ATLANTA Delta Air Lines Inc. and Northwest Airlines Corp. pilots are headed to arbitration to resolve their stalemate over how to integrate their seniority lists when the two carriers combine later this year.
Pilots value their seniority because it determines their schedule, the aircraft they fly and layoff protection.
A three-member panel has been selected to resolve the issue. As many as 12 hearing days could be scheduled.
Details on where and when proceedings will be held have not yet been released. A written decision, which would be binding, is due by Nov. 20.
Tuesday was the deadline for the two sides to reach a deal on their own before submitting to arbitration. By late afternoon, there was no announcement of an agreement, and a Delta pilot union spokeswoman indicated none was forthcoming. Nothing prevents Delta and Northwest pilots from continuing to negotiate to try to ink a deal on their own while the arbitration process proceeds.
The members of the panel are Fredric Horowitz, a California labor attorney; Dana Eischen, an attorney who worked as an independent arbitrator for Major League Baseball in the late 1990s and was a member of a Presidential Emergency Board appointed to head off a railroad strike in 1975; and Richard Bloch, who sided in 2005 with the Philadelphia Eagles as arbitrator of their decision to bench star receiver Terrell Owens, who now plays with the Dallas Cowboys.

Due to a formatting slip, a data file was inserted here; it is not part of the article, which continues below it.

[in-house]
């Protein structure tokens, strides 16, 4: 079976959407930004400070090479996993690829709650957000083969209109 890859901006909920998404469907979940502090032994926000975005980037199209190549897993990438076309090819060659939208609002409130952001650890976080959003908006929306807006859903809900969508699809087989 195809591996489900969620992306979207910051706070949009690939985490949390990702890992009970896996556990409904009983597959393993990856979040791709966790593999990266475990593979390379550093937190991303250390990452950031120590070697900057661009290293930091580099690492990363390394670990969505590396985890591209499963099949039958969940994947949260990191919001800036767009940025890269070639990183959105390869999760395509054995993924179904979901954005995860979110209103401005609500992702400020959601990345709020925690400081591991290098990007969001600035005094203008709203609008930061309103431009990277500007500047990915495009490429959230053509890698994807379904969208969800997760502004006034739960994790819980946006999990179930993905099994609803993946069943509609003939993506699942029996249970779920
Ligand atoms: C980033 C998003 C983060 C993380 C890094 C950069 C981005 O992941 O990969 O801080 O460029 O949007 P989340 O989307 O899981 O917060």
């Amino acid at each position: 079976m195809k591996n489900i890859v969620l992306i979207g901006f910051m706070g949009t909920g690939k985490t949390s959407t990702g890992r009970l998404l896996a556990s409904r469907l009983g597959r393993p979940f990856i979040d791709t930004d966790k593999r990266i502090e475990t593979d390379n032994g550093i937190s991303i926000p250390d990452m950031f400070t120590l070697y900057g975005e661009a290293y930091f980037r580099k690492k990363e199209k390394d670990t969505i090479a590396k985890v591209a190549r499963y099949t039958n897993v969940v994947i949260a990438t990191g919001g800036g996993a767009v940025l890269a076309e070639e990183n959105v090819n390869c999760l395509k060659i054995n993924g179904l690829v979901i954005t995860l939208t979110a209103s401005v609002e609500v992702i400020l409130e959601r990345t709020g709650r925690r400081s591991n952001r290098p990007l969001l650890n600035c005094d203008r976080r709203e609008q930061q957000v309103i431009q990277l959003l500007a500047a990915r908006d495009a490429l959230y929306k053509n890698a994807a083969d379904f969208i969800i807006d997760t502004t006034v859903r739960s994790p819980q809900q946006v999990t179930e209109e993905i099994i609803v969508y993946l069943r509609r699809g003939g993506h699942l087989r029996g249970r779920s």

Horowitz and Bloch also served on an arbitration panel selected in 2006 to determine whether Delta, which was under bankruptcy protection at the time, could void its pilots' contract and impose pay and benefit cuts unilaterally. Delta's pilots union, which had threatened to strike, eventually agreed to concessions, and that panel never issued a ruling.
Pilots at Delta and Northwest have approved a joint collective bargaining agreement. Voting results were announced Monday. Ratification of that agreement has been a key element of Atlanta-based Delta's efforts to achieve a smooth integration of the two companies when it acquires Eagan, Minn.-based Northwest.
The joint contract agreement covers roughly 12,000 pilots of the two airlines. It will become effective when the Delta-Northwest combination closes, which is expected by the end of the year.
Delta's stock-swap deal to acquire Northwest, announced April 14, is subject to shareholder and U.S. regulatory approval. European regulators cleared the deal last week.
The combination, proposed at a time of persistently high fuel prices and airline industry financial woes, would create the world's largest carrier in terms of traffic.